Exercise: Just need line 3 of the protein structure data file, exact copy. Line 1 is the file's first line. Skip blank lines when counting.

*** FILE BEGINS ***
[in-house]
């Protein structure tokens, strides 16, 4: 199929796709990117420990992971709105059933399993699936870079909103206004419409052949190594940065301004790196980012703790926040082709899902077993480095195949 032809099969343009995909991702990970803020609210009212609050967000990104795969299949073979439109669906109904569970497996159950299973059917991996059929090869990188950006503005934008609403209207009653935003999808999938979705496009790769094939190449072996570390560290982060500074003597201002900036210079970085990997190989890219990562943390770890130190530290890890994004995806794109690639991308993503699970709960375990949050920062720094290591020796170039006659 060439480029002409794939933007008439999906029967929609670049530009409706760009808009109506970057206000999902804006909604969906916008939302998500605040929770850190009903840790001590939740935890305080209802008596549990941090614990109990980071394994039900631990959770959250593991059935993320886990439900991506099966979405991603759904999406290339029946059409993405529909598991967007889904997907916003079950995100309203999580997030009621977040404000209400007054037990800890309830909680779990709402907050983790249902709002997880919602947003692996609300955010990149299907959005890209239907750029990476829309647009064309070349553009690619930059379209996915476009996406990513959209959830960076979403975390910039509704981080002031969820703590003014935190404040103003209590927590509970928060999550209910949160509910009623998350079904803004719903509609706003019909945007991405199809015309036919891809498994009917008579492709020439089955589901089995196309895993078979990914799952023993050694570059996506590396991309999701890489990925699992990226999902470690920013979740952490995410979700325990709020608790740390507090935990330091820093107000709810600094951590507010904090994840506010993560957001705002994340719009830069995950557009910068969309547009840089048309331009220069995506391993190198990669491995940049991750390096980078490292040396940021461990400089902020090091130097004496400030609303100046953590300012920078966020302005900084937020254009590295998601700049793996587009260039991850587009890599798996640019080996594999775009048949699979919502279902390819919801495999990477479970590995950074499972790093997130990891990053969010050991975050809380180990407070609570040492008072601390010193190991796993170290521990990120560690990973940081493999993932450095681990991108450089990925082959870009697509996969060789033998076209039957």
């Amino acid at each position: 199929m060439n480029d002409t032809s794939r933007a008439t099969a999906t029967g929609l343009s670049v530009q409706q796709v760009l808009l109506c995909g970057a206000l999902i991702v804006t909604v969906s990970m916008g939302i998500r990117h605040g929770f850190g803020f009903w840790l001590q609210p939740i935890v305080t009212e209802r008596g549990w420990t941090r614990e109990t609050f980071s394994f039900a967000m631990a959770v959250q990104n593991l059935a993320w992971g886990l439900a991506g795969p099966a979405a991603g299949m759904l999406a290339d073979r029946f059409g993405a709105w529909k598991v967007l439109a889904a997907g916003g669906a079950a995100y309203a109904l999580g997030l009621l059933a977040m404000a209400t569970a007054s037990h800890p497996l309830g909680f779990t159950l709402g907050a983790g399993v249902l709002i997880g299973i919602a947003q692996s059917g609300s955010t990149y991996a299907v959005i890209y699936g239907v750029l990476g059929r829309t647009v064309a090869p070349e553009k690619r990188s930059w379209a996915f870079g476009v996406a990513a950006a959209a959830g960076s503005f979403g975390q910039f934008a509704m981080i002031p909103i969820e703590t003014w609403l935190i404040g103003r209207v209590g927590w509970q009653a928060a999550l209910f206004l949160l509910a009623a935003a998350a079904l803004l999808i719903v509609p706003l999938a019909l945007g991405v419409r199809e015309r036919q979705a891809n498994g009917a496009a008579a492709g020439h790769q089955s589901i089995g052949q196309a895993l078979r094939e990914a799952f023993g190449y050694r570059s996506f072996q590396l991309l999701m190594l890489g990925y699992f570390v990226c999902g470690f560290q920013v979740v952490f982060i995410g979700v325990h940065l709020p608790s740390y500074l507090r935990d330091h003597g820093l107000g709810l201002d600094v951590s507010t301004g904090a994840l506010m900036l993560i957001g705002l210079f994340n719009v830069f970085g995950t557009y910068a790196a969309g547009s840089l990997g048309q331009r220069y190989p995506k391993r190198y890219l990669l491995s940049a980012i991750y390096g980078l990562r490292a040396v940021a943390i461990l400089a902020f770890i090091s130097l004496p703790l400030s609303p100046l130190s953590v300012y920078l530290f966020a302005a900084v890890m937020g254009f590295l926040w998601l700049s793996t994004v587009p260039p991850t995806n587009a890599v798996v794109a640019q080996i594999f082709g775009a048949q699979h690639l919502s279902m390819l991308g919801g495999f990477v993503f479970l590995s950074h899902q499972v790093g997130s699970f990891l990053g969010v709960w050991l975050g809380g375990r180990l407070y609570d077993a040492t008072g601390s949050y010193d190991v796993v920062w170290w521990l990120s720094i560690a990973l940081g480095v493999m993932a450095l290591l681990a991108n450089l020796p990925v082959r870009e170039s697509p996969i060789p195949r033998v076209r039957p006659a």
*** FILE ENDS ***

């Amino acid at each position: 199929m060439n480029d002409t032809s794939r933007a008439t099969a999906t029967g929609l343009s670049v530009q409706q796709v760009l808009l109506c995909g970057a206000l999902i991702v804006t909604v969906s990970m916008g939302i998500r990117h605040g929770f850190g803020f009903w840790l001590q609210p939740i935890v305080t009212e209802r008596g549990w420990t941090r614990e109990t609050f980071s394994f039900a967000m631990a959770v959250q990104n593991l059935a993320w992971g886990l439900a991506g795969p099966a979405a991603g299949m759904l999406a290339d073979r029946f059409g993405a709105w529909k598991v967007l439109a889904a997907g916003g669906a079950a995100y309203a109904l999580g997030l009621l059933a977040m404000a209400t569970a007054s037990h800890p497996l309830g909680f779990t159950l709402g907050a983790g399993v249902l709002i997880g299973i919602a947003q692996s059917g609300s955010t990149y991996a299907v959005i890209y699936g239907v750029l990476g059929r829309t647009v064309a090869p070349e553009k690619r990188s930059w379209a996915f870079g476009v996406a990513a950006a959209a959830g960076s503005f979403g975390q910039f934008a509704m981080i002031p909103i969820e703590t003014w609403l935190i404040g103003r209207v209590g927590w509970q009653a928060a999550l209910f206004l949160l509910a009623a935003a998350a079904l803004l999808i719903v509609p706003l999938a019909l945007g991405v419409r199809e015309r036919q979705a891809n498994g009917a496009a008579a492709g020439h790769q089955s589901i089995g052949q196309a895993l078979r094939e990914a799952f023993g190449y050694r570059s996506f072996q590396l991309l999701m190594l890489g990925y699992f570390v990226c999902g470690f560290q920013v979740v952490f982060i995410g979700v325990h940065l709020p608790s740390y500074l507090r935990d330091h003597g820093l107000g709810l201002d600094v951590s507010t301004g904090a994840l506010m900036l993560i957001g705002l210079f994340n719009v830069f970085g995950t557009y910068a790196a969309g547009s840089l990997g048309q331009r220069y190989p995506k391993r190198y890219l990669l491995s940049a980012i991750y390096g980078l990562r490292a040396v940021a943390i461990l400089a902020f770890i090091s130097l004496p703790l400030s609303p100046l130190s953590v300012y920078l530290f966020a302005a900084v890890m937020g254009f590295l926040w998601l700049s793996t994004v587009p260039p991850t995806n587009a890599v798996v794109a640019q080996i594999f082709g775009a048949q699979h690639l919502s279902m390819l991308g919801g495999f990477v993503f479970l590995s950074h899902q499972v790093g997130s699970f990891l990053g969010v709960w050991l975050g809380g375990r180990l407070y609570d077993a040492t008072g601390s949050y010193d190991v796993v920062w170290w521990l990120s720094i560690a990973l940081g480095v493999m993932a450095l290591l681990a991108n450089l020796p990925v082959r870009e170039s697509p996969i060789p195949r033998v076209r039957p006659a």